Question #6 (from Greg)
As I send you this question, we’re at the quarter mark of the season and Erik Karlsson, Rasmus Dahlin, Seth Jones, Thomas Chabot, John Klingberg, Esa Lindell, Jacob Trouba, Shayne Gostisbehere, Erik Gustafsson, Shea Theodore, and Ryan McDonagh all have one measly goal. In a similar vein, Taylor Hall, Jamie Benn, Ryan Johansen, Nico Hischier, Nino Niederreiter, Corey Perry, and Derek Stepan each have only two tallies. Do you see any of these defensemen hitting ten goals? And which forwards can still reach 20?
Answer: Let’s tackle the defensemen first. Getting to ten goals despite having only one after 20 games is well within reach if a rearguard (1) is getting favorable deployment, including on the PP, (2) firing SOG at a high enough rate, and (3) has a track record of past success. If we look at the 219 instances of a d-man who had 10+ goals in a season, virtually all had at least 1.5 SOG per game, and less than 10% had fewer than 1.75 SOG per game. So shooting the puck matters, which should not come as a surprise. Who can we likely rule out on that basis? McDonagh, who’s barely averaging one SOG per game and whose points have taken a big hit due to the arrival of Kevin Shattenkirk. There’s also the fact that he hit the 10+ mark just once in his career, so odds were already against him doing so again. Lindell also isn’t much above the one SOG per game mark, down sharply from last season when he totalled 11 goals and had a high – for a defenseman – 8.3% personal shooting percentage.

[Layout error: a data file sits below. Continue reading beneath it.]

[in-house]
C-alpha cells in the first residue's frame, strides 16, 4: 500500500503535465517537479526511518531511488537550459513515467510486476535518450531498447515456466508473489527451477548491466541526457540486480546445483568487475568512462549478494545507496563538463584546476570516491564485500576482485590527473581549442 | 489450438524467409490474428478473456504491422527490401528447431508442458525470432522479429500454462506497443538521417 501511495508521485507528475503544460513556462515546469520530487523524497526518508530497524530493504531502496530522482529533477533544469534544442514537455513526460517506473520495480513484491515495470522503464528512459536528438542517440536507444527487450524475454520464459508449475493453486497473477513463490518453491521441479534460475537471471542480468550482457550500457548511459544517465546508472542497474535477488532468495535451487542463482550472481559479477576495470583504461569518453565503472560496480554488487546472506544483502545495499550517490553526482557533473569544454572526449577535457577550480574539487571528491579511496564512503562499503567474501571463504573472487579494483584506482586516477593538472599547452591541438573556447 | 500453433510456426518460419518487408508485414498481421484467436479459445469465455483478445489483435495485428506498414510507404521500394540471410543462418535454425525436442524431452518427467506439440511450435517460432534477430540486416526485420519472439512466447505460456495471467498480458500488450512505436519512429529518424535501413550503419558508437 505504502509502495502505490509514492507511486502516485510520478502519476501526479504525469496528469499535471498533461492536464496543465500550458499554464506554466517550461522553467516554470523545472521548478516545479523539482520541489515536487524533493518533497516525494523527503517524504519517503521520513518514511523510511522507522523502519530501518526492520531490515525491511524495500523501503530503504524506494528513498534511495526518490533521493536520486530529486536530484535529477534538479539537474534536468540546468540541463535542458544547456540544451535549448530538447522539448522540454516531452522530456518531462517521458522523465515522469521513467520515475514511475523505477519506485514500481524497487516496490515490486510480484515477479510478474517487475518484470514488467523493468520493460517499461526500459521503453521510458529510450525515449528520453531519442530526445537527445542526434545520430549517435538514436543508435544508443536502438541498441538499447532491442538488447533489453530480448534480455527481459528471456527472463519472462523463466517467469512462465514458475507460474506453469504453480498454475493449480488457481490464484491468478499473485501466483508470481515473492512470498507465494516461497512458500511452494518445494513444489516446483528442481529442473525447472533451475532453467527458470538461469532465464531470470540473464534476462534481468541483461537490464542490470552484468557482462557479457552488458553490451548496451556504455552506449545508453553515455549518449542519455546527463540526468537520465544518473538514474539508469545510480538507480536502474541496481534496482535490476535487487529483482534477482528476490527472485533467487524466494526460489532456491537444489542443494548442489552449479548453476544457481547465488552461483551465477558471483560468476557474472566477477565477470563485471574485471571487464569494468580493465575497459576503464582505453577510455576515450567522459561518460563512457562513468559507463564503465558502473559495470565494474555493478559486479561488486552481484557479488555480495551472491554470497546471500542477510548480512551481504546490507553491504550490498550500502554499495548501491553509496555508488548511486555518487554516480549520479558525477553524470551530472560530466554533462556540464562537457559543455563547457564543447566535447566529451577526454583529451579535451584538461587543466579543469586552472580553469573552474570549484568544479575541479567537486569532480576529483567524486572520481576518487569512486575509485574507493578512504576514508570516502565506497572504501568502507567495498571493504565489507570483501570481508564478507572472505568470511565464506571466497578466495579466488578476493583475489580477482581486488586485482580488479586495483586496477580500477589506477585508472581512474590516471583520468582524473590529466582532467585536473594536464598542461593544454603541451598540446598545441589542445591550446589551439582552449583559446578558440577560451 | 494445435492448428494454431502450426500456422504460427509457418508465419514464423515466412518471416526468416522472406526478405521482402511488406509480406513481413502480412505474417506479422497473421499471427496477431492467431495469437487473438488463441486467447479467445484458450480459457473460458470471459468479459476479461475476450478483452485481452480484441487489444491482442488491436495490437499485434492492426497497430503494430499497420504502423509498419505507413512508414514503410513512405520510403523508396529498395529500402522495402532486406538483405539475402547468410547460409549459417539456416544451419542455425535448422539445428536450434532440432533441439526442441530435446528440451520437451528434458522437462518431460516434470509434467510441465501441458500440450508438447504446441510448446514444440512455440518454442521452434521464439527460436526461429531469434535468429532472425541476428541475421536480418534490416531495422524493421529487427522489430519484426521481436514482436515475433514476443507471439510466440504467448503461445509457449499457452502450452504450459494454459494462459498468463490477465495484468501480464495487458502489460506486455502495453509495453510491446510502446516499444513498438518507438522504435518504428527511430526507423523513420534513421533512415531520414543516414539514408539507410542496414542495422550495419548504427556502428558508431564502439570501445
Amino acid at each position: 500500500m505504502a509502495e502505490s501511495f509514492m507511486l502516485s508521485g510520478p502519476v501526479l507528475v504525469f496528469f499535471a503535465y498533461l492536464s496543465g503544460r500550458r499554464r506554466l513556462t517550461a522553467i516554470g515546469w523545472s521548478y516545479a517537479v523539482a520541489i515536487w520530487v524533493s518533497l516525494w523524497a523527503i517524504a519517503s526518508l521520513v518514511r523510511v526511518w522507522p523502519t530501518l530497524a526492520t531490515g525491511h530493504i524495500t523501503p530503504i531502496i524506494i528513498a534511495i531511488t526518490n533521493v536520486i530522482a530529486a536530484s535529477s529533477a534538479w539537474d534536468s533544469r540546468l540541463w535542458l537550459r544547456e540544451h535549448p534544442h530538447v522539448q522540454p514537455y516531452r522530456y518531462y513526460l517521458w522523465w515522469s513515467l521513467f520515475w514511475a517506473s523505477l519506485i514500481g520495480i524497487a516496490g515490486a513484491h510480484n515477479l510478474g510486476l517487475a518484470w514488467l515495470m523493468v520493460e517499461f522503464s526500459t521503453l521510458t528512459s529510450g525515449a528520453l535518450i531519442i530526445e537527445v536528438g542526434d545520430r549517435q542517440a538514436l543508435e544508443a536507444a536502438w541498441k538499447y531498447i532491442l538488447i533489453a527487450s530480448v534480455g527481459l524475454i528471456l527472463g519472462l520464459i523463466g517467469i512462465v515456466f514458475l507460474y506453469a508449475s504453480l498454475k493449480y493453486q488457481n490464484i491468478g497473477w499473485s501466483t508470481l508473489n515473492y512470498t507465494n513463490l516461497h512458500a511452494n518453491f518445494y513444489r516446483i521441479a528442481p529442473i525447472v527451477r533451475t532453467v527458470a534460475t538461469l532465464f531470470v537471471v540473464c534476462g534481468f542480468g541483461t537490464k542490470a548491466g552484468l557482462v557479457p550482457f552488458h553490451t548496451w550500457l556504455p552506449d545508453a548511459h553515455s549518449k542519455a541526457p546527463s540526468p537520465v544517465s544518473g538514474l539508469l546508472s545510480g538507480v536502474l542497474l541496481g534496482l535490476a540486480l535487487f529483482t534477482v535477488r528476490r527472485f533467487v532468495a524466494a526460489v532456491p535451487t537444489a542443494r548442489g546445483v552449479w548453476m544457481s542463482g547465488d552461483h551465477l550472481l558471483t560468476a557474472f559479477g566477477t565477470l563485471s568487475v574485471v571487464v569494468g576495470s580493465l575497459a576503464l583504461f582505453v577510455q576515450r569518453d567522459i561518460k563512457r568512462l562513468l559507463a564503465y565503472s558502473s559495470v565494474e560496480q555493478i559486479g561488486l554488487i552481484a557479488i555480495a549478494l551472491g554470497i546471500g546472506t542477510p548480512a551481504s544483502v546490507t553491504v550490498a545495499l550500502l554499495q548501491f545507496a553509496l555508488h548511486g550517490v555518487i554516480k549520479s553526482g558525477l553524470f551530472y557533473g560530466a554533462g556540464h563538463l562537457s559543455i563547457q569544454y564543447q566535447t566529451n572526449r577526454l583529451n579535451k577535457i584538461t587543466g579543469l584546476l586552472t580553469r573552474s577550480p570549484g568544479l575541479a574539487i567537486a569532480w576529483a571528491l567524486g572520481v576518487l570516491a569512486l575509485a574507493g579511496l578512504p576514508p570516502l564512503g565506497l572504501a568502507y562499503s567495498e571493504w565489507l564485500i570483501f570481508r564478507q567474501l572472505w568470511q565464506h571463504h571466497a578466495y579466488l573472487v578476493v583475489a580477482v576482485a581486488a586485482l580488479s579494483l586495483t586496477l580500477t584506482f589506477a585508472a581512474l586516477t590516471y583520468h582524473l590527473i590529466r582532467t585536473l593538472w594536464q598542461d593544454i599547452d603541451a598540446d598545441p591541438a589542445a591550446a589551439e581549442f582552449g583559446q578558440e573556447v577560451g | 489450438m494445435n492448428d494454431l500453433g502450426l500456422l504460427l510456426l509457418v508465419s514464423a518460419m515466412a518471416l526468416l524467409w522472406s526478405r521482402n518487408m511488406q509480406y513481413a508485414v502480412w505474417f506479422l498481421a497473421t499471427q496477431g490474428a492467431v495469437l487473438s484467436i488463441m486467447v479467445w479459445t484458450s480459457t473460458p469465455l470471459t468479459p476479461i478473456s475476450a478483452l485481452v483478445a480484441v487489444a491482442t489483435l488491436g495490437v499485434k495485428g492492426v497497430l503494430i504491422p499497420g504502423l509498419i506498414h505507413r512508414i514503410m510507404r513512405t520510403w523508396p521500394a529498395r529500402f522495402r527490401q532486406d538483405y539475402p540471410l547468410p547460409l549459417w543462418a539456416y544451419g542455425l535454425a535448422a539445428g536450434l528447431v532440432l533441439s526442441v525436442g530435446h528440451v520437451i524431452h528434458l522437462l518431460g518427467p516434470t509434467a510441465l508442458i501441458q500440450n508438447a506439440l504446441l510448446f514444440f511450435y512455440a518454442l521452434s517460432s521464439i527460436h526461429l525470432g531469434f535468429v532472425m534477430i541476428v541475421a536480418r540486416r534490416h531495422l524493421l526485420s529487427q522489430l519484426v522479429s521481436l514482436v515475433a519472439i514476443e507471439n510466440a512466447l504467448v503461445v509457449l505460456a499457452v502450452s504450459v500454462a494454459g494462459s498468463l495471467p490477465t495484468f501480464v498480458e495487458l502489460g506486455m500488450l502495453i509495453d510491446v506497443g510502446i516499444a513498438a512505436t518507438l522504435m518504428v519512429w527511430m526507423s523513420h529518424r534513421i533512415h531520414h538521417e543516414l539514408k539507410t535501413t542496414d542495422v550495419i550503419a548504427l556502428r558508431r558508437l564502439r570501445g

Trouba only hit the ten-goal mark as a rookie; and with the emergence of Tony DeAngelo and Adam Fox, as well as the youth on the Ranger blueline, he’s taking on a defensive role, which will not be conducive to him getting 10+. Amazingly, Karlsson’s SOG rate, which could nearly always be counted on to be 3+ per game, is below the 1.75 rate. What’s more – he didn’t score goals at a rate of ten per 82 games in either of the past two seasons. With his deployment no better than those years and him perhaps no longer being truly elite, I’d say he’s not a great bet for 10+ either, although with Karlsson you really can never say never. Ghost’s situation is like Karlsson’s except he has less of a track record plus he plays for a coach who’s never had a rearguard best the 50 point mark….literally never! There’s also the presence of Ivan Provorov, whom Vigneault has given PP1 deployment at times this season. I think Ghost’s issues will eventually start to resolve, as I noted in my last mailbag; but him reaching ten goals this season might be unlikely given all the factors involved and his slow start.
I think the rest are more likely than not to hit the ten-goal mark. Yes, that means I believe Gustafsson will do so despite his SOG rate cratering and him looking like a shell of what we saw last season. Still though, the key with him, and unlike with Karlsson and Ghost, is there’s no one else who’s poised to step into his shoes. As such, Gustafsson likely will get enough chances to right his ship such that I’d give him a decent chance of snapping out of his funk, in which case the goals will come. The rest (Jones, Theodore, Dahlin and Chabot) all have favorable enough deployment and SOG rates, plus unsustainably low enough personal shooting percentage rates, as to make it more likely than not they still tally 10+ goals on the season. After all, in order to do so one need only average 2.5 goals a quarter; so with them each sitting at only one after the first quarter, it means they need only average three (instead of 2.5) in each subsequent quarter to still hit the ten mark, which is a very small step up and very doable given their situations.